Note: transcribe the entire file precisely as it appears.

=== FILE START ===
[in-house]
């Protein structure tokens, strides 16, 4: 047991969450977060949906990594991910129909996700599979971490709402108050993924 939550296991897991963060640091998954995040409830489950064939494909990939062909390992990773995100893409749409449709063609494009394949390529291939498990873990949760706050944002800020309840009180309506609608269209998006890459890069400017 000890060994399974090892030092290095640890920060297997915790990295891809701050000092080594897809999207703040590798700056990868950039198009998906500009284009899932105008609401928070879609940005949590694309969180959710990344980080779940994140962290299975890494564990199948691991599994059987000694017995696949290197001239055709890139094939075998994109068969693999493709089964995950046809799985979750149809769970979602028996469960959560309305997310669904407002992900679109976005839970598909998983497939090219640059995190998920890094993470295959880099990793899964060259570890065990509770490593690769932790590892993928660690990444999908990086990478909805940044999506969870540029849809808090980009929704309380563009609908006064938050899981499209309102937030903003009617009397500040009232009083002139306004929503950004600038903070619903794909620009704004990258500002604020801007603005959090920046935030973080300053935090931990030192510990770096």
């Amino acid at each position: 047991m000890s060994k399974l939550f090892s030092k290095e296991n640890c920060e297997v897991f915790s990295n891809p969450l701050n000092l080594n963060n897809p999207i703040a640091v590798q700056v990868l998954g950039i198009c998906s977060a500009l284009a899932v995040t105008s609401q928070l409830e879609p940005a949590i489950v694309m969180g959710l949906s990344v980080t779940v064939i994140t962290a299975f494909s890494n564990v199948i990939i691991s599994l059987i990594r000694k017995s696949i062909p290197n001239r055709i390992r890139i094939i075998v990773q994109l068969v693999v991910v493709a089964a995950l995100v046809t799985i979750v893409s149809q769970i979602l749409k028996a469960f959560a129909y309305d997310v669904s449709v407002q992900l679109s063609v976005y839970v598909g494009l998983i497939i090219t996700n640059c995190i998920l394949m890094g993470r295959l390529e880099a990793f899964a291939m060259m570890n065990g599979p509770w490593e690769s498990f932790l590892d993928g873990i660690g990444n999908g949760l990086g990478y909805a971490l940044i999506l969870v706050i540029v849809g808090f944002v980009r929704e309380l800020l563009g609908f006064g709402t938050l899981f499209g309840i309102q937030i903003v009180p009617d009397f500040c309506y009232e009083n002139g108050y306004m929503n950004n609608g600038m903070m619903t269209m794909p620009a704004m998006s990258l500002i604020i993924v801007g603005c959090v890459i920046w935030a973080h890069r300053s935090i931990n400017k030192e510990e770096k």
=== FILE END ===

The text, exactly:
[in-house]
């Protein structure tokens, strides 16, 4: 047991969450977060949906990594991910129909996700599979971490709402108050993924 939550296991897991963060640091998954995040409830489950064939494909990939062909390992990773995100893409749409449709063609494009394949390529291939498990873990949760706050944002800020309840009180309506609608269209998006890459890069400017 000890060994399974090892030092290095640890920060297997915790990295891809701050000092080594897809999207703040590798700056990868950039198009998906500009284009899932105008609401928070879609940005949590694309969180959710990344980080779940994140962290299975890494564990199948691991599994059987000694017995696949290197001239055709890139094939075998994109068969693999493709089964995950046809799985979750149809769970979602028996469960959560309305997310669904407002992900679109976005839970598909998983497939090219640059995190998920890094993470295959880099990793899964060259570890065990509770490593690769932790590892993928660690990444999908990086990478909805940044999506969870540029849809808090980009929704309380563009609908006064938050899981499209309102937030903003009617009397500040009232009083002139306004929503950004600038903070619903794909620009704004990258500002604020801007603005959090920046935030973080300053935090931990030192510990770096």
């Amino acid at each position: 047991m000890s060994k399974l939550f090892s030092k290095e296991n640890c920060e297997v897991f915790s990295n891809p969450l701050n000092l080594n963060n897809p999207i703040a640091v590798q700056v990868l998954g950039i198009c998906s977060a500009l284009a899932v995040t105008s609401q928070l409830e879609p940005a949590i489950v694309m969180g959710l949906s990344v980080t779940v064939i994140t962290a299975f494909s890494n564990v199948i990939i691991s599994l059987i990594r000694k017995s696949i062909p290197n001239r055709i390992r890139i094939i075998v990773q994109l068969v693999v991910v493709a089964a995950l995100v046809t799985i979750v893409s149809q769970i979602l749409k028996a469960f959560a129909y309305d997310v669904s449709v407002q992900l679109s063609v976005y839970v598909g494009l998983i497939i090219t996700n640059c995190i998920l394949m890094g993470r295959l390529e880099a990793f899964a291939m060259m570890n065990g599979p509770w490593e690769s498990f932790l590892d993928g873990i660690g990444n999908g949760l990086g990478y909805a971490l940044i999506l969870v706050i540029v849809g808090f944002v980009r929704e309380l800020l563009g609908f006064g709402t938050l899981f499209g309840i309102q937030i903003v009180p009617d009397f500040c309506y009232e009083n002139g108050y306004m929503n950004n609608g600038m903070m619903t269209m794909p620009a704004m998006s990258l500002i604020i993924v801007g603005c959090v890459i920046w935030a973080h890069r300053s935090i931990n400017k030192e510990e770096k």